Facebook Inc (NASDAQ:FB) has won a patent trial that accused it of infringing a “web page diary” patent developed by a Dutch computer scientist in the 1990s. A federal jury in Alexandria, Virginia ruled that the patents in question are invalid and the social networker has not violated any patent, according to a report from Bloomberg.

Facebook Inc

On Friday, the jury produced a verdict in favor of Facebook following a week-long civil trial in U.S. District Court in Alexandria, Virginia.

Facebook gave a solid defense

Inventor Van Der Meer, who passed away in 2004, developed a technology called Surfbook. The feature helped people store personal information and third-party content on a personalized website and share the same with the selected group of friends.  Facebook Inc (NASDAQ:FB)’s Timeline, Newsfeed, Groups and Photo Sharing features were accused of using the same technology.

California-based Facebook Inc (NASDAQ:FB) argued that its features are based on a different technology. Furthermore, the social networker claimed the patents do not include new ideas, so they are invalid. The company also argued that Aduna, which is the company of inventor Van Der Meer, was too late in filing its claims. The suit has been brought only last year, which is almost a decade after the death of Van Der Meer and debut of Facebook.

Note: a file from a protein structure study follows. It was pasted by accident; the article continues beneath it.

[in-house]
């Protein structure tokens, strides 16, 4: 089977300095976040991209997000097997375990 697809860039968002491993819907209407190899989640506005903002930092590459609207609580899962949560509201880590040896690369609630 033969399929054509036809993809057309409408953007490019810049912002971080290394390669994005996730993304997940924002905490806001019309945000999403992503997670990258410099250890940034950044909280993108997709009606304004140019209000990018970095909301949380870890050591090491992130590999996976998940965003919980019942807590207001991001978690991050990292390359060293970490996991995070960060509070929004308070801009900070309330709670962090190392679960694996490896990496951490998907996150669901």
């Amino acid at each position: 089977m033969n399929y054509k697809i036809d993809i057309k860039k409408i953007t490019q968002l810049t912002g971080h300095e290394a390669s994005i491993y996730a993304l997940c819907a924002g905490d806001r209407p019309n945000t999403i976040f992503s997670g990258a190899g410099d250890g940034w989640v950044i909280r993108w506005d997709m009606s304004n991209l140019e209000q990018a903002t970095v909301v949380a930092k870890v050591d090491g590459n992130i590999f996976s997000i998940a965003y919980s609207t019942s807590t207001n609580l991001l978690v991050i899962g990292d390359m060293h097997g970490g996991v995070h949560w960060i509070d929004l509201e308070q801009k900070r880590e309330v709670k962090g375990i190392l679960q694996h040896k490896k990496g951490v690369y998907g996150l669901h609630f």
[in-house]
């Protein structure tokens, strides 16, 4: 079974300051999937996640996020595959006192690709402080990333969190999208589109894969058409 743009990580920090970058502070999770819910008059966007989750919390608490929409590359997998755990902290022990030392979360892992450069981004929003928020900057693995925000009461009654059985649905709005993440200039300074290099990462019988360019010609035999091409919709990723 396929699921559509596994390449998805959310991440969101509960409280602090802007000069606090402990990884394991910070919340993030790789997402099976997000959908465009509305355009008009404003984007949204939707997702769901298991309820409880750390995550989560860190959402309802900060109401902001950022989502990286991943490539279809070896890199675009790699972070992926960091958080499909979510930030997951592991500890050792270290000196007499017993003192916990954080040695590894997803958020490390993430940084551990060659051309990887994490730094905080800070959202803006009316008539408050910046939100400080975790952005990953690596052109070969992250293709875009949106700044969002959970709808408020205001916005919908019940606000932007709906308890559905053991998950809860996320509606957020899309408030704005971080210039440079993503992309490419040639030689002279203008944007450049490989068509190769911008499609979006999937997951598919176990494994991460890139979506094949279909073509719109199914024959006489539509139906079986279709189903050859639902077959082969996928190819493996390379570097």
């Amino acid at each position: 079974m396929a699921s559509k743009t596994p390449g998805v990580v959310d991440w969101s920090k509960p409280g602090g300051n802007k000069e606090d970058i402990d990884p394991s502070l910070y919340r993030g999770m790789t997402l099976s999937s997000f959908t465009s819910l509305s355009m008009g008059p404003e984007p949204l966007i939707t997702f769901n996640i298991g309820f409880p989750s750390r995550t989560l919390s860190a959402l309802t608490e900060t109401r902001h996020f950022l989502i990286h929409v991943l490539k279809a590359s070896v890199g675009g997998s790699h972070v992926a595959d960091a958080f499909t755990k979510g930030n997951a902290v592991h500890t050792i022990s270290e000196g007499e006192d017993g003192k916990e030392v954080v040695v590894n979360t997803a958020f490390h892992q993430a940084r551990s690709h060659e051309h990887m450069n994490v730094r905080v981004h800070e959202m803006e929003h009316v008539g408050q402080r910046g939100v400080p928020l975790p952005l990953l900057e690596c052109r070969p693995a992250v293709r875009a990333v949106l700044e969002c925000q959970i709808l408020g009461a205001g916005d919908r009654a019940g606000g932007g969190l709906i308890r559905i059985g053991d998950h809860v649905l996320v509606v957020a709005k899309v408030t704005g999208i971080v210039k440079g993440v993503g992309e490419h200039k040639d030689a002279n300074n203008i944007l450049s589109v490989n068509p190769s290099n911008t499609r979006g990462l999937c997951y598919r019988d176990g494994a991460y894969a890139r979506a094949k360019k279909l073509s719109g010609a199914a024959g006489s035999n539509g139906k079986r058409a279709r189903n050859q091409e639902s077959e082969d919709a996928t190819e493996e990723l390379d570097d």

In a statement, Sam O’Rourke, Facebook Inc (NASDAQ:FB)’s deputy general counsel, said that the company is pleased with the decision, which “affirms our belief from the very beginning that patents asserted by Rembrandt Social Media are invalid and not infringed.”

Rembrandt unhappy with decision

Rembrandt Social Media LP is the Pennsylvania-based company filed the case on behalf of inventor the late Joannes Van Der Meer. The company specializes in licensing and litigation for independent inventors.

Rembrandt was not happy with the rulings and proceedings. Earlier, Rembrandt’s expert on potential damages was barred by a district judge T.S. Ellis from testifying. During the trial, the company claimed that Ellis asked unfair questions to witnesses, which damaged the Rembrandt’s case in front of the jury.

A jury trial is a rare in patent infringement cases, and for this case, Facebook Inc (NASDAQ:FB) had been making an effort for more than a year to keep the case from getting to a jury. According to experts, jury rulings are unpredictable in these types of cases.